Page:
Understanding investment risk is vitally important for investors. Many people tend to think of ‘risk’ in negative terms, as something to be avoided or a threat that we hope won't materialise. However, in the investment world, risk is inseparable from returns and, rather than being desirable or undesirable, is simply necessary.
Apart from cash and some National Savings products that offer capital security, the main types of financial asset – equities (stocks, investment funds etc), fixed interest securities (bonds, gilts etc) and property all suffer from risk and price volatility. History shows that over the long-term the most volatile type of asset, equities, has provided the best returns. This means when investing in equities, they may offer the attractive returns over the long-term, however they carry the most risk in the short-term.
This is the reason why investing in equities must be seen as a long-term venture, with five years as a minimum, with ten or greater being preferable. Is there such a thing as no-risk investment? Unfortunately not and even capital guaranteed products can lose money in real terms, as over time capital will be eroded by inflation. A common definition for investment risk is the idea that to achieve higher returns in the long run you have to accept more short-term volatility. And how much volatility an investor can accept in the short-term will depend on their risk tolerance.
The risks investors face
Volatility is one risk that equity investors face, however another possibly greater risk is that an investor’s money will not grow fast enough to meet their needs. This is known as ‘shortfall’ risk. For those trying to build up as big a retirement pot as possible, this type of risk is a very real danger. To avoid shortfall risk, an investor may have to take on more risk, which could involve investing in higher risk investments.
By doing so, the investor may need to increase their risk tolerance to ensure they don’t make costly investment decisions on their journey. One such mistake is when an investor unfortunately moves out of equities into the safe harbour of cash right at the bottom of a correction – just before the equity market strongly rebounds and leaving the investor missing out on an upside move. For more on investment risk, you might find this blog post useful.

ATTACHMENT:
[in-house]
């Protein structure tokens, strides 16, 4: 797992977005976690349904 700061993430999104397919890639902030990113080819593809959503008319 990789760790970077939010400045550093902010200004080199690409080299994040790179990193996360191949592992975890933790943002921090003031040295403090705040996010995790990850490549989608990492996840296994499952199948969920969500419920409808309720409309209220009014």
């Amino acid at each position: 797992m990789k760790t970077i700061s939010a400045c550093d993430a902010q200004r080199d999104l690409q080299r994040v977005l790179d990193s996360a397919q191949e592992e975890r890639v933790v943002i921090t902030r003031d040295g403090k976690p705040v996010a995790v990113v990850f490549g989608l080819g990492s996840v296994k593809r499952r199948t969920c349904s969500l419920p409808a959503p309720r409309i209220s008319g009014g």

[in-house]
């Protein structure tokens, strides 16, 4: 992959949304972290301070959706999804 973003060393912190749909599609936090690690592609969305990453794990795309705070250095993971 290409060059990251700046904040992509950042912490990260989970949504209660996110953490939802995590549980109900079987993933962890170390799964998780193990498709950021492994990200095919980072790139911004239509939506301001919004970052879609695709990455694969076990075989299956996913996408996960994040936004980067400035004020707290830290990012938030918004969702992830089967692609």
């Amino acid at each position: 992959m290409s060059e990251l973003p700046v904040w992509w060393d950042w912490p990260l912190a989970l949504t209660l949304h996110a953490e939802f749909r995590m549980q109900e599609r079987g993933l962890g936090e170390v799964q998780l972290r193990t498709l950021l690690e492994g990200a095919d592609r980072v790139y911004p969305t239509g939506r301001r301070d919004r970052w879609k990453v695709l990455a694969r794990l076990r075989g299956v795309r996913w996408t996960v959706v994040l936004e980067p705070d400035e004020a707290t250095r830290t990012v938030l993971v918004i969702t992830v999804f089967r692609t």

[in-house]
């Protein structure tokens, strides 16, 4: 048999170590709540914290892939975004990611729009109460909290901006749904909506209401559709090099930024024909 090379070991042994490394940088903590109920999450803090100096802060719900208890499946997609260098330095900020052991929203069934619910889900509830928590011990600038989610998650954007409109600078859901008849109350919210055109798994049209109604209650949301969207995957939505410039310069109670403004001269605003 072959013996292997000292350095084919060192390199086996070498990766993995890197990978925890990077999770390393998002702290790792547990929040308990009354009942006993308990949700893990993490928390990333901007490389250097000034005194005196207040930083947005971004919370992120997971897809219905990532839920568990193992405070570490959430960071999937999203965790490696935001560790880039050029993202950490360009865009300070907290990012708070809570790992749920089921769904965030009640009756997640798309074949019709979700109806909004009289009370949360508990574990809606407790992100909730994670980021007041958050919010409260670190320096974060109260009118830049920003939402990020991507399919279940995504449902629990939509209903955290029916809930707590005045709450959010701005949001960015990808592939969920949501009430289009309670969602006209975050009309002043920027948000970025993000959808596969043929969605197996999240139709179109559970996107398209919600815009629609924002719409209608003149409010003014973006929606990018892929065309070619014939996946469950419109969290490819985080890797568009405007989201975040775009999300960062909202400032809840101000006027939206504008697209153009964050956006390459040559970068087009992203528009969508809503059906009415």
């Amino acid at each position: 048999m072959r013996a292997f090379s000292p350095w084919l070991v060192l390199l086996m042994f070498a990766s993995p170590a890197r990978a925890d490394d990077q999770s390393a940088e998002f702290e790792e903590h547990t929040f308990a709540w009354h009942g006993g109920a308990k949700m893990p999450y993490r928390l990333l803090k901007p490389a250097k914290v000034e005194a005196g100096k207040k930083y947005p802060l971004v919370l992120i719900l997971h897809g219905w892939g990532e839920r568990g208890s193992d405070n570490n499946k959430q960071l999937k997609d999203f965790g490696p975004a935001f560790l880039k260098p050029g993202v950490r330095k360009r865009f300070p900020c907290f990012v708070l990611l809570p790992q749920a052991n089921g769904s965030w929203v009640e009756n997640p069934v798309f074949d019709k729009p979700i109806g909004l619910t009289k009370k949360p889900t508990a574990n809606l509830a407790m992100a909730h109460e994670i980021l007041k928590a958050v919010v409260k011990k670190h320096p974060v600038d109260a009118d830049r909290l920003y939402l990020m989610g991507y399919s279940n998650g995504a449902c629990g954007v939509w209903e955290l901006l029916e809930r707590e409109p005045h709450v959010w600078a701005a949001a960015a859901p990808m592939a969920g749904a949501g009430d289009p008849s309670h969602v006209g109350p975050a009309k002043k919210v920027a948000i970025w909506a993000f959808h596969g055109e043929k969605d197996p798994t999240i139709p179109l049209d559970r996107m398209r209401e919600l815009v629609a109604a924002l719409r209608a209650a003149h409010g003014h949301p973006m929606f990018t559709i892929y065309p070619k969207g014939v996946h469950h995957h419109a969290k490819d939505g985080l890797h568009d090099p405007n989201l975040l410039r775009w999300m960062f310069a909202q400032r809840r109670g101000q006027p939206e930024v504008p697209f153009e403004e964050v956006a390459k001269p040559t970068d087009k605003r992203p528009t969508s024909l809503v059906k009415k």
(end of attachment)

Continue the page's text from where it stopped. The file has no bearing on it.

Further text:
In this three part series of posts we’ll focus on risk tolerance relating to equity investing. We’ll look at how investors can assess their own tolerance to risk and why it’s important to consider investment time frame, risk capital, investment experience, understanding of investment objectives and the actual investment being considered.
What is your risk tolerance?
Risk tolerance is a topic that is often discussed, but rarely defined. It is not unusual to read an investment recommendation discussing alternatives or options based on different risk tolerances. But how does an individual investor determine his or her risk tolerance?
To help make this clear, let’s take another look at a definition: Risk tolerance is your capacity to assume volatility based on your specific financial circumstances, taking into account your psychological comfort with the possibility of incurring large short-term temporary losses.
Key factors to consider
There are many factors to consider when determining the answer to a seemingly simple question, "What is my investment risk tolerance?" The answer will vary based on your age, experience, net worth, risk capital and the actual investment or trade being considered. Once you have thought this through, you will be able to apply this knowledge to a balanced and diversified program of investing.
Spreading your risk around, even if it is all high risk, decreases your overall exposure to any single investment. With appropriate diversification, the probability of total loss is greatly reduced.
Knowing your risk tolerance goes far beyond being able to sleep at night or stressing over your investment selection. It is a complex process of analysing your personal financial situation and balancing it against your goals and objectives. Ultimately, knowing you risk tolerance – and keeping to investments that fit within it – should keep you from complete financial ruin.
When assessing your risk tolerance, it's important to consider:
- Time frame
- Risk capital
- Investment experience
- Understand your investment objectives
- Actual investment being considered.
In the next blog in this series, we’ll look at these five areas in greater depth. In the next blog in this series, we’ll look at these five areas in greater depth.
As always, if you have any questions or thoughts on the points I've covered, please leave a comment below or connect with us @ISACO_ on Twitter.
Please note past performance should not be used as a guide to future performance, which is not guaranteed. Investing in Funds should be considered a long-term investment. The value of the investment can go down as well as up and there is no guarantee that you will get back the amount you originally invested.
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